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About this poet

Sterling Brown was born in Washington, D.C., on May 1, 1901. He was educated at Dunbar High School and received a bachelor's degree from Williams College. He studied the work of Ezra Pound and T. S. Eliot, but was more interested in the works of Amy Lowell, Edgar Lee Masters, Robert Frost and Carl Sandburg. In 1923, he earned a master's degree from Harvard University and was employed as a teacher at the Virginia Seminary and College in Lynchburg until 1926. Three years later, Brown began teaching at Howard University and in 1932 his first book, Southern Road, was published.

His poetry was influenced by jazz, the blues, work songs and spirituals and, like Langston Hughes, Jean Toomer, Countee Cullen, and other black poets of the period, his writing expresses his concerns about race in America. Southern Road was well received by critics and Brown became part of the artistic tradition of the Harlem Renaissance, but with the arrival of the Depression, Brown could not find a publisher for his second book of verse. He turned to writing essays and focused on his career as a teacher at Howard, where he taught until his retirement in 1969. He finally published his second book of poetry, The Last Ride of Wild Bill, in 1975. Brown is known for his frank, unsentimental portraits of black people and their experiences, and the incorporation of African American folklore and contemporary idiom into his verse. He died in 1989 in Takoma Park, Maryland.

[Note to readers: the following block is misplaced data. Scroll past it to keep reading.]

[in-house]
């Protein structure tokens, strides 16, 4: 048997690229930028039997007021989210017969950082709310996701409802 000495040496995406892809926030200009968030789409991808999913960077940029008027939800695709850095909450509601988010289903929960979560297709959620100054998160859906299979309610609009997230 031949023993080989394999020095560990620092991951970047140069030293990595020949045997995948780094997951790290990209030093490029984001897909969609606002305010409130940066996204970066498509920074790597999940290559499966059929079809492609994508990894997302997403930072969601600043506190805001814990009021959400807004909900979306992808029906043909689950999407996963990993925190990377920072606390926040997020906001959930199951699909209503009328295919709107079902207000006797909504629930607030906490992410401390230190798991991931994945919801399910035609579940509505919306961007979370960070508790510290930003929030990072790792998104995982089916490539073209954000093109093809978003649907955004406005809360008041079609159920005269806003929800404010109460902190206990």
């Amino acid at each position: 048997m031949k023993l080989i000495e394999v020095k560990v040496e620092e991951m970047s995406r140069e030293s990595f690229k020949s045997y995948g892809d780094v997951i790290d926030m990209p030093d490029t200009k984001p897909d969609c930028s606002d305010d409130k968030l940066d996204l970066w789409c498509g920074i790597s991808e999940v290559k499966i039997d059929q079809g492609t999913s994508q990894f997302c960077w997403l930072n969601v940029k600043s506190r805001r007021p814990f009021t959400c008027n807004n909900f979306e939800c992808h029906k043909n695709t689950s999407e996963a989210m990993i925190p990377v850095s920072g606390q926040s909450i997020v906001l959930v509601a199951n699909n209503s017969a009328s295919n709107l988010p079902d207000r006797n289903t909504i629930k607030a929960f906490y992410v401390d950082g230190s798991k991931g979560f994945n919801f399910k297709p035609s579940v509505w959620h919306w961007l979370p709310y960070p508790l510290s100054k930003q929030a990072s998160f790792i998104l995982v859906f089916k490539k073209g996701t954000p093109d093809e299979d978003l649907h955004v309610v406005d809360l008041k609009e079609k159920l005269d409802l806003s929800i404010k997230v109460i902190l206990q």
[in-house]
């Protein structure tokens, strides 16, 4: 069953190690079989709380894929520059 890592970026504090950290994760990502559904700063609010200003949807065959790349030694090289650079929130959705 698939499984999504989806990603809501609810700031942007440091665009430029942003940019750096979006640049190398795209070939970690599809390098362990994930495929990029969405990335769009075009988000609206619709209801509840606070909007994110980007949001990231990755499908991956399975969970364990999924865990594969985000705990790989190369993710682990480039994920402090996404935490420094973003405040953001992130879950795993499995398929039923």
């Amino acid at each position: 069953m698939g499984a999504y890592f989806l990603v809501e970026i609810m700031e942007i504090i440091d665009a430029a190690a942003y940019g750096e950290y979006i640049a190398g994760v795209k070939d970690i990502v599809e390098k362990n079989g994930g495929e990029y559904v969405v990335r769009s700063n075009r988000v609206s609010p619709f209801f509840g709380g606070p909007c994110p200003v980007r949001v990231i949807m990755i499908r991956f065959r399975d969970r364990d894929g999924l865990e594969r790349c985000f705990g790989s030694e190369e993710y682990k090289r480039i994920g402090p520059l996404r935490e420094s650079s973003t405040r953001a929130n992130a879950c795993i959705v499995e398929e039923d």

Selected Bibliography

Poetry

Southern Road (1932)
The Collected Poems of Sterling Brown (1980)
The Last Ride of Wild Bill and Eleven Narrative Poems (1975)

Prose

Negro Poetry and Drama (1937)
Outline for the Study of Poetry of American Negroes (1931)
The Negro in American Fiction (1937)

Southern Road

Sterling A. Brown, 1901 - 1989
Swing dat hammer--hunh--
Steady, bo';
Swing dat hammer--hunh--
Steady, bo';
Ain't no rush, bebby,
Long ways to go.

Burner tore his--hunh--
Black heart away;
Burner tore his--hunh--
Black heart away;
Got me life, bebby,
An' a day.

Gal's on Fifth Street--hunh--
Son done gone;
Gal's on Fifth Street--hunh--
Son done gone;
Wife's in de ward, bebby,
Babe's not bo'n.

My ole man died--hunh--
Cussin' me;
My ole man died--hunh--
Cussin' me;
Ole lady rocks, bebby,
Huh misery.

Doubleshackled--hunh--
Guard behin';
Doubleshackled--hunh--
Guard behin';
Ball an' chain, bebby,
On my min'.

White man tells me--hunh--
Damn yo' soul;
White man tells me--hunh--
Damn yo' soul;
Got no need, bebby,
To be tole.

Chain gang nevah--hunh--
Let me go;
Chain gang nevah--hunh--
Let me go;
Po' los' boy, bebby,
Evahmo' . . .

From The Collected Poems of Sterling A. Brown by Sterling A. Brown. Copyright © 1980 Sterling A. Brown. Used by arrangement with HarperCollins Publishers, Inc.

From The Collected Poems of Sterling A. Brown by Sterling A. Brown. Copyright © 1980 Sterling A. Brown. Used by arrangement with HarperCollins Publishers, Inc.

Sterling A. Brown

Sterling A. Brown

Sterling Brown was born in Washington, D.C., in 1901. He was educated

by this poet

poem
A man git his feet set in a sticky mudbank,
A man git dis yellow water in his blood,
No need for hopin', no need for doin',
Muddy streams keep him fixed for good.

Little Muddy, Big Muddy, Moreau and Osage,
Little Mary's, Big Mary's, Cedar Creek,
Flood deir muddy water roundabout a man's roots,
Keep him soaked
poem

I

Slim Greer went to heaven;
  St. Peter said, "Slim,
You been a right good boy."
  An' he winked at him.

     "You been travelin' rascal
       In yo'day.
     You kin roam once mo';
       Den you come to stay.

"Put dese wings on yo' shoulders,
  An' save yo' feet."
Slim grin, and he speak up